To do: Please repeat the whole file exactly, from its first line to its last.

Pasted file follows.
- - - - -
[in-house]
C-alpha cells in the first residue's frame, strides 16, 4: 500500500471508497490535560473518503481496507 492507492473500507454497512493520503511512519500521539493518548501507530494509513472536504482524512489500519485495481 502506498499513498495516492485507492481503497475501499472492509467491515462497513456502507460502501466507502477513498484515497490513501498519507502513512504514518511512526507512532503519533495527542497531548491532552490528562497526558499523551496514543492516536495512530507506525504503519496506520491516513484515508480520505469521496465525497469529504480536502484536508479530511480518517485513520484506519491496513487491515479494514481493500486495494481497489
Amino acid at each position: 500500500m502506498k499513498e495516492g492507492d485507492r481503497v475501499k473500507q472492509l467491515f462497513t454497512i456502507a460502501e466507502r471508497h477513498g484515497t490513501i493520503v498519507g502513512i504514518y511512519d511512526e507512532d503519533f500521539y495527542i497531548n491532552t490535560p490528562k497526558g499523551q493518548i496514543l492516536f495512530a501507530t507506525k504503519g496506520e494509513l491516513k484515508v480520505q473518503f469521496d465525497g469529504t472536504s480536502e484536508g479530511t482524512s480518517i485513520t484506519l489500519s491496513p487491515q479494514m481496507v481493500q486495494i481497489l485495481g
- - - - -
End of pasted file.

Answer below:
[in-house]
C-alpha cells in the first residue's frame, strides 16, 4: 500500500471508497490535560473518503481496507 492507492473500507454497512493520503511512519500521539493518548501507530494509513472536504482524512489500519485495481 502506498499513498495516492485507492481503497475501499472492509467491515462497513456502507460502501466507502477513498484515497490513501498519507502513512504514518511512526507512532503519533495527542497531548491532552490528562497526558499523551496514543492516536495512530507506525504503519496506520491516513484515508480520505469521496465525497469529504480536502484536508479530511480518517485513520484506519491496513487491515479494514481493500486495494481497489
Amino acid at each position: 500500500m502506498k499513498e495516492g492507492d485507492r481503497v475501499k473500507q472492509l467491515f462497513t454497512i456502507a460502501e466507502r471508497h477513498g484515497t490513501i493520503v498519507g502513512i504514518y511512519d511512526e507512532d503519533f500521539y495527542i497531548n491532552t490535560p490528562k497526558g499523551q493518548i496514543l492516536f495512530a501507530t507506525k504503519g496506520e494509513l491516513k484515508v480520505q473518503f469521496d465525497g469529504t472536504s480536502e484536508g479530511t482524512s480518517i485513520t484506519l489500519s491496513p487491515q479494514m481496507v481493500q486495494i481497489l485495481g